Latif Hussain said Qaeda fighters had occupied various areas of Kurram Agency and blocked the main road from Peshawar to Parachinar, resulting in a shortage of basic commodities. “There is an acute shortage of medicines, food, electricity and water,” he added.

The Kurram Welfare Society president said that as a result of war, hundreds of women, children and the elderly had taken refuge in Peshawar while over a hundred students who were unable to move to their native areas because of the war had been forced to stay in Islamabad.

This request for military support from the central government to fend off terrorist thugs is very reminiscent of the Sunni Sheiks who created the Iraq Awakening movement by breaking with al-Qaeda and asking Iraq and America to support their efforts in fighting al-Qaeda. And this is not the only place this backlash has been starting to percolate. There has been reports of backlash against the terrorists in Swat as well.

Now we are also seeing reports that the Taliban in Afghanistan are being rejected so broadly that the Taliban have to resort to using foreign fighters since the local Afghanis are not supporting the cause any more:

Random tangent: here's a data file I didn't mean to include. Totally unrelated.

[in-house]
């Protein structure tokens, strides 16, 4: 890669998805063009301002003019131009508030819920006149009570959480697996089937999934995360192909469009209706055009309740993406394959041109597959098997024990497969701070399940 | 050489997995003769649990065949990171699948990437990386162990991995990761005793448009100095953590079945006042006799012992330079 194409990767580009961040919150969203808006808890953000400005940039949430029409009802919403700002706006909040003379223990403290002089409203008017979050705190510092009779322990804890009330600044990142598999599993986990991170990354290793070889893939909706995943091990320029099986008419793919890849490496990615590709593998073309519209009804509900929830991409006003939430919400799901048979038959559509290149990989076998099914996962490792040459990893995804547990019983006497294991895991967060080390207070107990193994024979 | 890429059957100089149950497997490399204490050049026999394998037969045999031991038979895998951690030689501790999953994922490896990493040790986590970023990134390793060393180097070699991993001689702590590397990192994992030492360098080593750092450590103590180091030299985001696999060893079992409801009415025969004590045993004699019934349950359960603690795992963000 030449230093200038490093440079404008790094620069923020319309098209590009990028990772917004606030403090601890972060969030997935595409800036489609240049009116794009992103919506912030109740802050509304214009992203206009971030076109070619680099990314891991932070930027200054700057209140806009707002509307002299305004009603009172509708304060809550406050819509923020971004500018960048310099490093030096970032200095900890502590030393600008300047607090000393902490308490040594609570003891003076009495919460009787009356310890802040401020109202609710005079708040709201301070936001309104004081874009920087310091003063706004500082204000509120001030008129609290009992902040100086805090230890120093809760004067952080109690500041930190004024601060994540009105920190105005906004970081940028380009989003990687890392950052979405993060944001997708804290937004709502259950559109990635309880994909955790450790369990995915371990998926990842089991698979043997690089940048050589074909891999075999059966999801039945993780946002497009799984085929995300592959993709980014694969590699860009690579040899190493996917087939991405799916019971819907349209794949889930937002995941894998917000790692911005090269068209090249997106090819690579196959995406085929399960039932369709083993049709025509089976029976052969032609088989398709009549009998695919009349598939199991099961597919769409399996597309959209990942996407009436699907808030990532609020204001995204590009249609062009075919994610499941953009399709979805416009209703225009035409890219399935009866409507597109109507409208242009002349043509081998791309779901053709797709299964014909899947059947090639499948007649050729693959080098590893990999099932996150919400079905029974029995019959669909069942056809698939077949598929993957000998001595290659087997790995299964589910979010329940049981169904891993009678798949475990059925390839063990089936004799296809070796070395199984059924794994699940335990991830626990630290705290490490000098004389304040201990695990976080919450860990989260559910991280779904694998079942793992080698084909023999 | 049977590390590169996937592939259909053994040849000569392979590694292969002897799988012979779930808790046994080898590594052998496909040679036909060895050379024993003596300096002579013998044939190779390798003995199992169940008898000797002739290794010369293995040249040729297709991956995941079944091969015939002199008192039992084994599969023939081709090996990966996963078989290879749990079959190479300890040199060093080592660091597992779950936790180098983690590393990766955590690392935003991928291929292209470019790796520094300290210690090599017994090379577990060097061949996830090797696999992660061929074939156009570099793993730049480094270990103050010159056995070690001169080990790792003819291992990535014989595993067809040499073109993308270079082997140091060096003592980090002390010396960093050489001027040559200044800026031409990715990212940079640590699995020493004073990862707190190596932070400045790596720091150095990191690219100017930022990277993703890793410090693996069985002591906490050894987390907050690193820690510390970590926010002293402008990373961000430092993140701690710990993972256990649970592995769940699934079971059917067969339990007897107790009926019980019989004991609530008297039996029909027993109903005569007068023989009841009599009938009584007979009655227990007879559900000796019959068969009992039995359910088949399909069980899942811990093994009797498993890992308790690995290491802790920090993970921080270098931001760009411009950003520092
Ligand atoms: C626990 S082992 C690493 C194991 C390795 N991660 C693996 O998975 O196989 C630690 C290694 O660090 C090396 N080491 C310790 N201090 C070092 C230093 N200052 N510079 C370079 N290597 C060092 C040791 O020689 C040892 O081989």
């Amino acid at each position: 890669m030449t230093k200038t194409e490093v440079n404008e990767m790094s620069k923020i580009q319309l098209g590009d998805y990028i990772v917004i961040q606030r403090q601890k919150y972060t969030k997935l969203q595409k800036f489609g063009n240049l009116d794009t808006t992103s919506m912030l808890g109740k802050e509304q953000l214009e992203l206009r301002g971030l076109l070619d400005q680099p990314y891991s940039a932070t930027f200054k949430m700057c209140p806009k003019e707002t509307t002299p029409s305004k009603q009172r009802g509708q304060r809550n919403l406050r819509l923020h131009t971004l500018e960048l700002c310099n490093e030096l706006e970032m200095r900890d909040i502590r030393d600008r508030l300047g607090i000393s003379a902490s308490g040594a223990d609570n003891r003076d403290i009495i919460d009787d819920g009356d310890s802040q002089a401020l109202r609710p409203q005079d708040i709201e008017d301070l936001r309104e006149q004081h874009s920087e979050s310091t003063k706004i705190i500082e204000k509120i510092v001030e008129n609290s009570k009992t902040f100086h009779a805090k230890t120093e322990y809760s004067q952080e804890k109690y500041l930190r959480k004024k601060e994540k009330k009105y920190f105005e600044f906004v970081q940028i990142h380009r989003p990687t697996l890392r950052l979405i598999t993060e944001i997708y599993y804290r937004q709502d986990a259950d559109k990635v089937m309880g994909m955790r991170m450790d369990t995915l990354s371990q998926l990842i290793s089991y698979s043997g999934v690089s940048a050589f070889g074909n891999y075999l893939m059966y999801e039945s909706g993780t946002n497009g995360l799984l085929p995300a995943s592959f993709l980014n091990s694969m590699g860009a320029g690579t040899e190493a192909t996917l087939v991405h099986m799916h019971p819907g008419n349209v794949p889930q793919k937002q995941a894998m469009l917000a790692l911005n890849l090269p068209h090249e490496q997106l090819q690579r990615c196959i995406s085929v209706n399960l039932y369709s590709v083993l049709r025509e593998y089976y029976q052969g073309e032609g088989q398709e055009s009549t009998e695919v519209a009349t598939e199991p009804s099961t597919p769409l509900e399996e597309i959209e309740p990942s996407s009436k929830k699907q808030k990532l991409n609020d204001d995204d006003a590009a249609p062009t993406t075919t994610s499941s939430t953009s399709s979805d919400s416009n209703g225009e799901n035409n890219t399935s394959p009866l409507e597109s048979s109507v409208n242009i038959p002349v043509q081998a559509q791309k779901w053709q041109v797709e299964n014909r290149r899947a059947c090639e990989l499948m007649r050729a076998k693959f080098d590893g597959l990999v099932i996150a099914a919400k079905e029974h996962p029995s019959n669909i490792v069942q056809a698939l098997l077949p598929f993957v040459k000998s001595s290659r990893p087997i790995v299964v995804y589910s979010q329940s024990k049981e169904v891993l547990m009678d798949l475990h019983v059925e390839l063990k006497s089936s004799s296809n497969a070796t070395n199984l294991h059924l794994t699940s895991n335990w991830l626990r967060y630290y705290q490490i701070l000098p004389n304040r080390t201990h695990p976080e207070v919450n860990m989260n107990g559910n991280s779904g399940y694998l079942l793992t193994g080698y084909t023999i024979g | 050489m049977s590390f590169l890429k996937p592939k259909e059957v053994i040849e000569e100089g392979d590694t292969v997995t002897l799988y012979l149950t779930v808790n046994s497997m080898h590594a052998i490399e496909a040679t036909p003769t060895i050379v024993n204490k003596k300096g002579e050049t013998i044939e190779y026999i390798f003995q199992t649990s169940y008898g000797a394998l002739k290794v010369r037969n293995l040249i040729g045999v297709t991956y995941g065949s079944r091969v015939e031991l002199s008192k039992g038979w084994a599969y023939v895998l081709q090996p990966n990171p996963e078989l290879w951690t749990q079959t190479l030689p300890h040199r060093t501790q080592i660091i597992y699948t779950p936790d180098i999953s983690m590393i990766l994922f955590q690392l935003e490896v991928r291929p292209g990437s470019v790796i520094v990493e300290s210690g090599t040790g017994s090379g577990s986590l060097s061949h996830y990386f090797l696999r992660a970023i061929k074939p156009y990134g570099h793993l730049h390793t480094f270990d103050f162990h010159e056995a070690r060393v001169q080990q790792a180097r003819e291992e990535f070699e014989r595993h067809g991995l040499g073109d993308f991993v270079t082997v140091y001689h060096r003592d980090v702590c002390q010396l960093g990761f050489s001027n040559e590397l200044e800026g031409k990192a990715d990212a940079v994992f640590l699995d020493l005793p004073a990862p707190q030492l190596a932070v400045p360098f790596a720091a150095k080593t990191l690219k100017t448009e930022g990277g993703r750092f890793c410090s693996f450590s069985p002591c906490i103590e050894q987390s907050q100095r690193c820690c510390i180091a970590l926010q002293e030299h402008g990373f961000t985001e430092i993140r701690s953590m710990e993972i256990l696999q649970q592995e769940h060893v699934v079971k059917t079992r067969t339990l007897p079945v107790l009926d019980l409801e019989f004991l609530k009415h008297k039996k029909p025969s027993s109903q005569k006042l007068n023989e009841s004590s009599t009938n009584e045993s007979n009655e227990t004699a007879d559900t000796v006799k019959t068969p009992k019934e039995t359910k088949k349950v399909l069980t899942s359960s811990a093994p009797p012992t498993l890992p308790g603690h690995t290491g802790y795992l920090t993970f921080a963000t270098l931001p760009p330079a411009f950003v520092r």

Taliban insurgents are depending more on foreign fighters because of increased difficulties recruiting locals, Canadian Brig.-Gen. Marquis Hainse said Sunday.

Coalition forces have observed a greater number of Arabs and other foreign nationals among the insurgents killed recently during battles in Afghanistan’s southern provinces said Hainse, ISAF’s deputy commander at its Regional Command South.

While the Taliban has used foreign fighters for years, that reliance is increasing because of a local backlash by Afghans against the militant group, he said.